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Performing Arts

Comedy by the slice

Rose State hosts comedian Jim Gaffigan during his White Bread tour.

Louis Fowler March 20th, 2013

Jim Gaffigan
7 and 9:30 p.m. Sunday
Rose State College of Performing Arts Theatre
6420 S.E. 15th, Midwest City

Jim Gaffigan is white. Very white. So white, he’s dubbed his current stand-up tour as “The White Bread Tour.”

“I’ve heard that my style of comedy is kind of white bread, in kind of a derogatory way. So I thought it would be funny to just embrace it,” Gaffigan said. “And I was raised on Wonder Bread, so it is pretty accurate to call me ‘white bread.’” Derogatory or not, he has made a sizable dent in the comedy scene, with top-rated television specials and scene-stealing parts in such movies as 13 Going On 30 and Going the Distance, and, most recently, on TV’s Portlandia.

When most comedians start to attain that level of fame, the standup stops. But not for the 46-year-old Gaffigan.

“I would never give up stand-up.

Stand-up is a unique performing outlet; it’s driven on creating new material, so there’s something always fresh,” he said. “There’s an immediacy about stand-up that I think is hard to give up. It’s too rewarding and fun. Coming up with a new joke is still one of the best feelings I’ve ever had.”

For the tour, Gaffigan is traveling across the country on a bus with his wife and five kids. The tribulations of being a family man are among the reasons his brand of humor is so relatable to fans.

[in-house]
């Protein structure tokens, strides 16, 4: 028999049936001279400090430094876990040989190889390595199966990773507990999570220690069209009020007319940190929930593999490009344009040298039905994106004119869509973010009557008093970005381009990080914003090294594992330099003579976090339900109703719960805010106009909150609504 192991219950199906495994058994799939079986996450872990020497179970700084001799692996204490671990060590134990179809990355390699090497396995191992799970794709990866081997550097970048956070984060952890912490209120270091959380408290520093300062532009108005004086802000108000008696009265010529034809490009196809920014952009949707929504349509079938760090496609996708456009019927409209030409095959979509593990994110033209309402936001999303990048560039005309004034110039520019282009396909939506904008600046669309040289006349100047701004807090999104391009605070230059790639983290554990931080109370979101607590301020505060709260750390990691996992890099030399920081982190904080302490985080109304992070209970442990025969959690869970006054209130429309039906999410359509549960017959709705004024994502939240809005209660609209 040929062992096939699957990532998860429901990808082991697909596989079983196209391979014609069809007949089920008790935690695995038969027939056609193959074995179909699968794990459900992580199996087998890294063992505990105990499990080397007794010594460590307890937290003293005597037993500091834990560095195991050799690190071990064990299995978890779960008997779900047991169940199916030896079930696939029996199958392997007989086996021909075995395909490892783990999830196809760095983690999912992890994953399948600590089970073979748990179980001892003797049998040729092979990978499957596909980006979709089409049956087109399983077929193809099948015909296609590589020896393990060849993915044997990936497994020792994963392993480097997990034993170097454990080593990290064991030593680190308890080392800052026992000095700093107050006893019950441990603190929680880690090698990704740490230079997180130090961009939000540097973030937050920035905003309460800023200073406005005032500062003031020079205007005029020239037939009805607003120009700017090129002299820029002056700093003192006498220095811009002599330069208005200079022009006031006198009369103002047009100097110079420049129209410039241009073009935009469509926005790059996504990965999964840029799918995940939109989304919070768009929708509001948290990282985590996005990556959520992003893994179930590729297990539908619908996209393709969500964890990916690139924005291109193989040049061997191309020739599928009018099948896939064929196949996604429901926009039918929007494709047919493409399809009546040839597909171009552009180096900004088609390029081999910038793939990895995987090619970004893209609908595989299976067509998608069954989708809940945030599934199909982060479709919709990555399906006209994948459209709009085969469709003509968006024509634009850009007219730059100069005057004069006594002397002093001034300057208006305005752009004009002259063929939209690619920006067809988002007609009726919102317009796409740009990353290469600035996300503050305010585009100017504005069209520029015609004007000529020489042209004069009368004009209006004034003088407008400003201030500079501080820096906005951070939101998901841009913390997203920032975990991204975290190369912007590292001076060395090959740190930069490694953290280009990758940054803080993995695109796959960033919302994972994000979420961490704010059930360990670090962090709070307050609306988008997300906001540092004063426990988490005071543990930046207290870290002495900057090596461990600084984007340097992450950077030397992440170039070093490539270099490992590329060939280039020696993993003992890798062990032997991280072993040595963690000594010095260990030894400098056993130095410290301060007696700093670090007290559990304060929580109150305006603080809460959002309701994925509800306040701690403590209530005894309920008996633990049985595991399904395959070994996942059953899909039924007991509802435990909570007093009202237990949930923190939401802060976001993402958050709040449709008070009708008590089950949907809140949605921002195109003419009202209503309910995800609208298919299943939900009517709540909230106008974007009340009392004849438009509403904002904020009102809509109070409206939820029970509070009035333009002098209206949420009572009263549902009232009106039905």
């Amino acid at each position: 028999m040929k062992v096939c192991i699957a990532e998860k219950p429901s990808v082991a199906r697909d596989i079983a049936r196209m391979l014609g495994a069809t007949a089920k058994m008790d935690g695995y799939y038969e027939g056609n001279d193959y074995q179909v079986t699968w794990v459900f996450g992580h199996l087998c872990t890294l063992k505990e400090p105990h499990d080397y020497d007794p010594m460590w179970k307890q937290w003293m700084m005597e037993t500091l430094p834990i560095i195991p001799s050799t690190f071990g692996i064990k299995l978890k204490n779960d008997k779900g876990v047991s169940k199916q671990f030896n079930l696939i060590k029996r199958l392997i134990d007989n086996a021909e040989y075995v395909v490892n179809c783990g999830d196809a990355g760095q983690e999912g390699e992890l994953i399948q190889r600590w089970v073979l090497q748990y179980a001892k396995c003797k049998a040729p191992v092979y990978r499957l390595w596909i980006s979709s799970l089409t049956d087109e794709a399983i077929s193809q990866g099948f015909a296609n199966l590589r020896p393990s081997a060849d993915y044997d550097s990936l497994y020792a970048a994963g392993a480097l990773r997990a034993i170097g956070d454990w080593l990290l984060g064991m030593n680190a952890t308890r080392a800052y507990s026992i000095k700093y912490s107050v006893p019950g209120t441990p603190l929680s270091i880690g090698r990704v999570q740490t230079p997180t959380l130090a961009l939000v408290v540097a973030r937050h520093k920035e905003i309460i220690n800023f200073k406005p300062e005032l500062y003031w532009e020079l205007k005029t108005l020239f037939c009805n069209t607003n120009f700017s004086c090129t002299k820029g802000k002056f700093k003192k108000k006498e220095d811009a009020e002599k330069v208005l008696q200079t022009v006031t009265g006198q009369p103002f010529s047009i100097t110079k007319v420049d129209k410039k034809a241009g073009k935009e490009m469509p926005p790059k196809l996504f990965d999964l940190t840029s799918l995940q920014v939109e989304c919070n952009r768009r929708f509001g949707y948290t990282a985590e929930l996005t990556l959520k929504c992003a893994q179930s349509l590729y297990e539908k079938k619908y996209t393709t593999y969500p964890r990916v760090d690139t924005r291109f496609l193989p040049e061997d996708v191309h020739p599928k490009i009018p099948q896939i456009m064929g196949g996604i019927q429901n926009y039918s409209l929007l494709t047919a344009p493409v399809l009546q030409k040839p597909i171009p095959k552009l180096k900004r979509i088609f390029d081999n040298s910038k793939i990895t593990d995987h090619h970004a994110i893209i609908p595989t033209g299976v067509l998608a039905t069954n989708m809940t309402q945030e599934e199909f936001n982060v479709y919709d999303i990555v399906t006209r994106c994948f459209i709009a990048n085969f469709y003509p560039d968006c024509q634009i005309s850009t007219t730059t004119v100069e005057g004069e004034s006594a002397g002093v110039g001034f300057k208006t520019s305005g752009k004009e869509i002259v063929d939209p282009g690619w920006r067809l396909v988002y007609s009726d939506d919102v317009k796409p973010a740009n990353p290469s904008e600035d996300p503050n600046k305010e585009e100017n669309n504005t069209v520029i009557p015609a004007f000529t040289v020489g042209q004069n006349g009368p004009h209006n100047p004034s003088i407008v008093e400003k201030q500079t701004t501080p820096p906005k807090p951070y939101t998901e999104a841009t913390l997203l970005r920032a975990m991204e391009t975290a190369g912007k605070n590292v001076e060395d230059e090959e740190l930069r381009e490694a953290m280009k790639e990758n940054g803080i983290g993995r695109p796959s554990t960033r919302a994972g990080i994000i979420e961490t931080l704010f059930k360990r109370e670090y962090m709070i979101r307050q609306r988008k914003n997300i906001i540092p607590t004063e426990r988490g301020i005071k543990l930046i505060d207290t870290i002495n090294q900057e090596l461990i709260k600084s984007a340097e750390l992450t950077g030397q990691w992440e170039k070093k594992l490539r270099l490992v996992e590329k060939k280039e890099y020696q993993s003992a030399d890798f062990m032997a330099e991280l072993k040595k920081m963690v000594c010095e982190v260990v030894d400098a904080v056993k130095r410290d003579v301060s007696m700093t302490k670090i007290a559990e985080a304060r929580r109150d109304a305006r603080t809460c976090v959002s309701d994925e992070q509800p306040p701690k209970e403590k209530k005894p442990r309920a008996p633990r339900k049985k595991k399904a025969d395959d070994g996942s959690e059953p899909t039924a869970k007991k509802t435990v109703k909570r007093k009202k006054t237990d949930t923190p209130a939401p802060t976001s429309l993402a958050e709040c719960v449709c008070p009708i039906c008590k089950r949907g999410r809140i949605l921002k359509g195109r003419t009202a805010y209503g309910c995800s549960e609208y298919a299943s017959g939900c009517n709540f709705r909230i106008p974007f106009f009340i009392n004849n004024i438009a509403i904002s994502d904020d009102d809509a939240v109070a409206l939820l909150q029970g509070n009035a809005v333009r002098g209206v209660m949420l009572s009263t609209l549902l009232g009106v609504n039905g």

“I think that if I relate to people in Middle America, it’s because I come from Middle America,” he said, noting that he grew up in an Indiana town, where he spent summers working in grocery stores and steel mills. “I hope that my point of view seems familiar, because there’s a part of me that feels like I’m not that good at it, being a parent. I definitely want to be good at it. Having five kids is definitely different than most of my comedian friends who are not in long-term relationships, but I’m certainly no saint.”

Having performed in the Oklahoma City metro a few years ago, Gaffigan said he has fond memories of visiting the Sooner State.

“I remember Oklahoma being pretty good,” he said. “I remember the theater being small and rather intimate, which is always great for stand-up shows.”

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